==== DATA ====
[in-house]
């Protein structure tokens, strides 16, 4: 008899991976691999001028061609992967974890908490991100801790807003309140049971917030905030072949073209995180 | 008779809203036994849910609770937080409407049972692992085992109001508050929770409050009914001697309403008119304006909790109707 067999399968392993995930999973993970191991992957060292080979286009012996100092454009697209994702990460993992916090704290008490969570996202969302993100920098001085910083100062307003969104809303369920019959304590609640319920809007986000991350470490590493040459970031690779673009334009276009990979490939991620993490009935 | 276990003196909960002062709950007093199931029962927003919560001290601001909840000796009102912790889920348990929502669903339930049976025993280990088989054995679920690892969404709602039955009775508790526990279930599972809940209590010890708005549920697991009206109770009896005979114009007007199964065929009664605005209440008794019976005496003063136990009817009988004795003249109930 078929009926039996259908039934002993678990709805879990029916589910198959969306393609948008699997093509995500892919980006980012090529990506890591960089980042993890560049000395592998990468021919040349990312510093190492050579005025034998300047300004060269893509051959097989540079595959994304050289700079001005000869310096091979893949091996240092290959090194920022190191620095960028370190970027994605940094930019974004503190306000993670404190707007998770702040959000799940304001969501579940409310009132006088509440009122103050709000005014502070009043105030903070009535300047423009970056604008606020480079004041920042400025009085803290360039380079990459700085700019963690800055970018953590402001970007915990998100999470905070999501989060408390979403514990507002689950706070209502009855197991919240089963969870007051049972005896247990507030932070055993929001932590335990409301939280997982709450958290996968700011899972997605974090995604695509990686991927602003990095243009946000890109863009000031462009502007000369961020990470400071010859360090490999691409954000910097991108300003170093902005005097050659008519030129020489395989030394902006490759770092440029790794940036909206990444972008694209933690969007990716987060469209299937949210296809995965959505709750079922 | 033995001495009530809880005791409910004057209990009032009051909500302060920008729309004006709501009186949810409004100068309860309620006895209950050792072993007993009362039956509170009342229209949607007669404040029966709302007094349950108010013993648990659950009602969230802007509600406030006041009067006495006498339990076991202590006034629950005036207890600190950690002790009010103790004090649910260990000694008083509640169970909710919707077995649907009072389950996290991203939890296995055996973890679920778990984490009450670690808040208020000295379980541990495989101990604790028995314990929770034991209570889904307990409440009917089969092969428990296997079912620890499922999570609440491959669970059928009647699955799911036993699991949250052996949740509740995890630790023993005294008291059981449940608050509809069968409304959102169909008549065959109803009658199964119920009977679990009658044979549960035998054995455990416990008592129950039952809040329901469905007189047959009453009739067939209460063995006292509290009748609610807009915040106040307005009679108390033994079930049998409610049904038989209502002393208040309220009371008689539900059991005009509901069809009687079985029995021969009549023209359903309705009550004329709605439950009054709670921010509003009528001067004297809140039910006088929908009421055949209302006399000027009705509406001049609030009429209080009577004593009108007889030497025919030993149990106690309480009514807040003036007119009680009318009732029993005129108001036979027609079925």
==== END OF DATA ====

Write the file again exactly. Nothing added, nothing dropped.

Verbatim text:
[in-house]
């Protein structure tokens, strides 16, 4: 008899991976691999001028061609992967974890908490991100801790807003309140049971917030905030072949073209995180 | 008779809203036994849910609770937080409407049972692992085992109001508050929770409050009914001697309403008119304006909790109707 067999399968392993995930999973993970191991992957060292080979286009012996100092454009697209994702990460993992916090704290008490969570996202969302993100920098001085910083100062307003969104809303369920019959304590609640319920809007986000991350470490590493040459970031690779673009334009276009990979490939991620993490009935 | 276990003196909960002062709950007093199931029962927003919560001290601001909840000796009102912790889920348990929502669903339930049976025993280990088989054995679920690892969404709602039955009775508790526990279930599972809940209590010890708005549920697991009206109770009896005979114009007007199964065929009664605005209440008794019976005496003063136990009817009988004795003249109930 078929009926039996259908039934002993678990709805879990029916589910198959969306393609948008699997093509995500892919980006980012090529990506890591960089980042993890560049000395592998990468021919040349990312510093190492050579005025034998300047300004060269893509051959097989540079595959994304050289700079001005000869310096091979893949091996240092290959090194920022190191620095960028370190970027994605940094930019974004503190306000993670404190707007998770702040959000799940304001969501579940409310009132006088509440009122103050709000005014502070009043105030903070009535300047423009970056604008606020480079004041920042400025009085803290360039380079990459700085700019963690800055970018953590402001970007915990998100999470905070999501989060408390979403514990507002689950706070209502009855197991919240089963969870007051049972005896247990507030932070055993929001932590335990409301939280997982709450958290996968700011899972997605974090995604695509990686991927602003990095243009946000890109863009000031462009502007000369961020990470400071010859360090490999691409954000910097991108300003170093902005005097050659008519030129020489395989030394902006490759770092440029790794940036909206990444972008694209933690969007990716987060469209299937949210296809995965959505709750079922 | 033995001495009530809880005791409910004057209990009032009051909500302060920008729309004006709501009186949810409004100068309860309620006895209950050792072993007993009362039956509170009342229209949607007669404040029966709302007094349950108010013993648990659950009602969230802007509600406030006041009067006495006498339990076991202590006034629950005036207890600190950690002790009010103790004090649910260990000694008083509640169970909710919707077995649907009072389950996290991203939890296995055996973890679920778990984490009450670690808040208020000295379980541990495989101990604790028995314990929770034991209570889904307990409440009917089969092969428990296997079912620890499922999570609440491959669970059928009647699955799911036993699991949250052996949740509740995890630790023993005294008291059981449940608050509809069968409304959102169909008549065959109803009658199964119920009977679990009658044979549960035998054995455990416990008592129950039952809040329901469905007189047959009453009739067939209460063995006292509290009748609610807009915040106040307005009679108390033994079930049998409610049904038989209502002393208040309220009371008689539900059991005009509901069809009687079985029995021969009549023209359903309705009550004329709605439950009054709670921010509003009528001067004297809140039910006088929908009421055949209302006399000027009705509406001049609030009429209080009577004593009108007889030497025919030993149990106690309480009514807040003036007119009680009318009732029993005129108001036979027609079925």